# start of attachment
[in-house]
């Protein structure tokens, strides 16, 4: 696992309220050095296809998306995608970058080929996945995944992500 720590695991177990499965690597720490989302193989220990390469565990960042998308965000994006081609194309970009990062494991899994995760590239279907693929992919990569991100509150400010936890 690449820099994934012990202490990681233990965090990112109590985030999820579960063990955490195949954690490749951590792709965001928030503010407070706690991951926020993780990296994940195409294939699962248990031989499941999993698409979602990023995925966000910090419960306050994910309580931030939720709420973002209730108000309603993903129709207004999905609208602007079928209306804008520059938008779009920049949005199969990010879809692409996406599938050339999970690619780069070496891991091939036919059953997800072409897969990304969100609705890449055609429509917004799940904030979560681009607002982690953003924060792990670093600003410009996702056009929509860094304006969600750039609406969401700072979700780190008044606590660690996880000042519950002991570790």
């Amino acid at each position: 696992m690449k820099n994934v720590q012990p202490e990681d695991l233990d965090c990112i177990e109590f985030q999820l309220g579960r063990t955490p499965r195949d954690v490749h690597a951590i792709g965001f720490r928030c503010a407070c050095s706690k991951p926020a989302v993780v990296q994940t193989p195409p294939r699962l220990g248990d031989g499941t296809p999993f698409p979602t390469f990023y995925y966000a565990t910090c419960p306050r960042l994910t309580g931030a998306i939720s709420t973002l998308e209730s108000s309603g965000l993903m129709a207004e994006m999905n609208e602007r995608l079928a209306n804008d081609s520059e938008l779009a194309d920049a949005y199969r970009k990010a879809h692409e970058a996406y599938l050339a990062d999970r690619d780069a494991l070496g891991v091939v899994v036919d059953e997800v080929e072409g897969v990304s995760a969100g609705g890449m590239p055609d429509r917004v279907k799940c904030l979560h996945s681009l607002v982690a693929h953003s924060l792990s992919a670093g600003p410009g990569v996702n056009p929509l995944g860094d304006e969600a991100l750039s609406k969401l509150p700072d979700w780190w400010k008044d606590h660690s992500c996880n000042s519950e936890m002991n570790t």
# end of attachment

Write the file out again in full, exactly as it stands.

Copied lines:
[in-house]
């Protein structure tokens, strides 16, 4: 696992309220050095296809998306995608970058080929996945995944992500 720590695991177990499965690597720490989302193989220990390469565990960042998308965000994006081609194309970009990062494991899994995760590239279907693929992919990569991100509150400010936890 690449820099994934012990202490990681233990965090990112109590985030999820579960063990955490195949954690490749951590792709965001928030503010407070706690991951926020993780990296994940195409294939699962248990031989499941999993698409979602990023995925966000910090419960306050994910309580931030939720709420973002209730108000309603993903129709207004999905609208602007079928209306804008520059938008779009920049949005199969990010879809692409996406599938050339999970690619780069070496891991091939036919059953997800072409897969990304969100609705890449055609429509917004799940904030979560681009607002982690953003924060792990670093600003410009996702056009929509860094304006969600750039609406969401700072979700780190008044606590660690996880000042519950002991570790």
């Amino acid at each position: 696992m690449k820099n994934v720590q012990p202490e990681d695991l233990d965090c990112i177990e109590f985030q999820l309220g579960r063990t955490p499965r195949d954690v490749h690597a951590i792709g965001f720490r928030c503010a407070c050095s706690k991951p926020a989302v993780v990296q994940t193989p195409p294939r699962l220990g248990d031989g499941t296809p999993f698409p979602t390469f990023y995925y966000a565990t910090c419960p306050r960042l994910t309580g931030a998306i939720s709420t973002l998308e209730s108000s309603g965000l993903m129709a207004e994006m999905n609208e602007r995608l079928a209306n804008d081609s520059e938008l779009a194309d920049a949005y199969r970009k990010a879809h692409e970058a996406y599938l050339a990062d999970r690619d780069a494991l070496g891991v091939v899994v036919d059953e997800v080929e072409g897969v990304s995760a969100g609705g890449m590239p055609d429509r917004v279907k799940c904030l979560h996945s681009l607002v982690a693929h953003s924060l792990s992919a670093g600003p410009g990569v996702n056009p929509l995944g860094d304006e969600a991100l750039s609406k969401l509150p700072d979700w780190w400010k008044d606590h660690s992500c996880n000042s519950e936890m002991n570790t």